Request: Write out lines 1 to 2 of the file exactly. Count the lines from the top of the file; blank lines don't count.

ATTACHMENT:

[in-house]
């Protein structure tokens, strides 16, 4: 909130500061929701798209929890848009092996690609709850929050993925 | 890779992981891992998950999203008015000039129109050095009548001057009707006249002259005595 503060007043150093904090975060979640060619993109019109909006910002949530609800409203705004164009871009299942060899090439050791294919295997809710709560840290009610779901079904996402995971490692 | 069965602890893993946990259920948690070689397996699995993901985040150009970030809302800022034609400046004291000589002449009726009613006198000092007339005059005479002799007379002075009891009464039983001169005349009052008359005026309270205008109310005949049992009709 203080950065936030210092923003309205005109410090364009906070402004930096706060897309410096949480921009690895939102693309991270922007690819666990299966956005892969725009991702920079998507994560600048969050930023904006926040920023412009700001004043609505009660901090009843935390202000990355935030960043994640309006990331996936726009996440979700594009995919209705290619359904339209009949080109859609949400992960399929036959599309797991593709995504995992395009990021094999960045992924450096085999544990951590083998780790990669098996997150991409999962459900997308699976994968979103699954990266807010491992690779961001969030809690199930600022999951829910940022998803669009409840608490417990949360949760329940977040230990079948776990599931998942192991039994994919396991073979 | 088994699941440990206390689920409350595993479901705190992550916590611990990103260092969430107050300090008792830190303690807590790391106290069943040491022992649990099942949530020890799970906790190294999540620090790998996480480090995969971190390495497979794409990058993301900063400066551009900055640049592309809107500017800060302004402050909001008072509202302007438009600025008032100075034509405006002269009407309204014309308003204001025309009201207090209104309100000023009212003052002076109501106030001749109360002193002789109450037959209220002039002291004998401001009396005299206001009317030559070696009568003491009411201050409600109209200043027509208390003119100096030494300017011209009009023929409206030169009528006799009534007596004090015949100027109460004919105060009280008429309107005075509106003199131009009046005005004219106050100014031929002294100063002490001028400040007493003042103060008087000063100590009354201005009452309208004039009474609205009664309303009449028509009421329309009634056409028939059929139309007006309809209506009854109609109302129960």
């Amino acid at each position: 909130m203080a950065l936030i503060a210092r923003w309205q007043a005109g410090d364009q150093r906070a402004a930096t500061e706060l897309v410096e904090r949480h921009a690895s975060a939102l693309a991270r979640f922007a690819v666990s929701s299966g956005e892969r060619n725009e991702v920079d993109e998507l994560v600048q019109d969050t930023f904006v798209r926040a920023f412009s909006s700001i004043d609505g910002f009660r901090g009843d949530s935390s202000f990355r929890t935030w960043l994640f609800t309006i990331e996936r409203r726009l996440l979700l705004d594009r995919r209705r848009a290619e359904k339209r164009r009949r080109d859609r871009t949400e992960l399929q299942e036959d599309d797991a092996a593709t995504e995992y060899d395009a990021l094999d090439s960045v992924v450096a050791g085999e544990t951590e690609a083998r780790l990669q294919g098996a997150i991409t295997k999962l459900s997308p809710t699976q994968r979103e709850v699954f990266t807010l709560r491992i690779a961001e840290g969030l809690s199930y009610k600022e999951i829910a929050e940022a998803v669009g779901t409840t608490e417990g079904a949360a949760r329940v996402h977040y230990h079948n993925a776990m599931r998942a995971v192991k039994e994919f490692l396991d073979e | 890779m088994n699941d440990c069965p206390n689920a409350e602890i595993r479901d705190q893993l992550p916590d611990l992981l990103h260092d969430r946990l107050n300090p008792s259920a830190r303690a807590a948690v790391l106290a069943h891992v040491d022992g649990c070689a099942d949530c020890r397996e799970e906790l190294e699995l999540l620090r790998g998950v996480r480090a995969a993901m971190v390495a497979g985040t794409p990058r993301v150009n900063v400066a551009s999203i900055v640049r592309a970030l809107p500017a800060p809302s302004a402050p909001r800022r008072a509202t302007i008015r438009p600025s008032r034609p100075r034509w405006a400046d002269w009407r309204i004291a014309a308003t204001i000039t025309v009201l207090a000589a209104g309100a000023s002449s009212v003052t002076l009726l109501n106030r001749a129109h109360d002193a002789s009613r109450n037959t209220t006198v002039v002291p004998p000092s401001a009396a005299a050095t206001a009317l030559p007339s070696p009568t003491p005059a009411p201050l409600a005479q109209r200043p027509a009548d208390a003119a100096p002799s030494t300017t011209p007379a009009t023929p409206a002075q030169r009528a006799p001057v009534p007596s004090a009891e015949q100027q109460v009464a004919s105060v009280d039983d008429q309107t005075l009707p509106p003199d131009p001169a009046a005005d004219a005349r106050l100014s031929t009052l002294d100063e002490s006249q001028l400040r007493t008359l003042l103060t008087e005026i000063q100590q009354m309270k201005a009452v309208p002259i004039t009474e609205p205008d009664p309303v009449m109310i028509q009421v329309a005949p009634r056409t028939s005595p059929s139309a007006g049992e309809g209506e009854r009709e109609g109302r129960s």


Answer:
[in-house]
């Protein structure tokens, strides 16, 4: 909130500061929701798209929890848009092996690609709850929050993925 | 890779992981891992998950999203008015000039129109050095009548001057009707006249002259005595 503060007043150093904090975060979640060619993109019109909006910002949530609800409203705004164009871009299942060899090439050791294919295997809710709560840290009610779901079904996402995971490692 | 069965602890893993946990259920948690070689397996699995993901985040150009970030809302800022034609400046004291000589002449009726009613006198000092007339005059005479002799007379002075009891009464039983001169005349009052008359005026309270205008109310005949049992009709 203080950065936030210092923003309205005109410090364009906070402004930096706060897309410096949480921009690895939102693309991270922007690819666990299966956005892969725009991702920079998507994560600048969050930023904006926040920023412009700001004043609505009660901090009843935390202000990355935030960043994640309006990331996936726009996440979700594009995919209705290619359904339209009949080109859609949400992960399929036959599309797991593709995504995992395009990021094999960045992924450096085999544990951590083998780790990669098996997150991409999962459900997308699976994968979103699954990266807010491992690779961001969030809690199930600022999951829910940022998803669009409840608490417990949360949760329940977040230990079948776990599931998942192991039994994919396991073979 | 088994699941440990206390689920409350595993479901705190992550916590611990990103260092969430107050300090008792830190303690807590790391106290069943040491022992649990099942949530020890799970906790190294999540620090790998996480480090995969971190390495497979794409990058993301900063400066551009900055640049592309809107500017800060302004402050909001008072509202302007438009600025008032100075034509405006002269009407309204014309308003204001025309009201207090209104309100000023009212003052002076109501106030001749109360002193002789109450037959209220002039002291004998401001009396005299206001009317030559070696009568003491009411201050409600109209200043027509208390003119100096030494300017011209009009023929409206030169009528006799009534007596004090015949100027109460004919105060009280008429309107005075509106003199131009009046005005004219106050100014031929002294100063002490001028400040007493003042103060008087000063100590009354201005009452309208004039009474609205009664309303009449028509009421329309009634056409028939059929139309007006309809209506009854109609109302129960």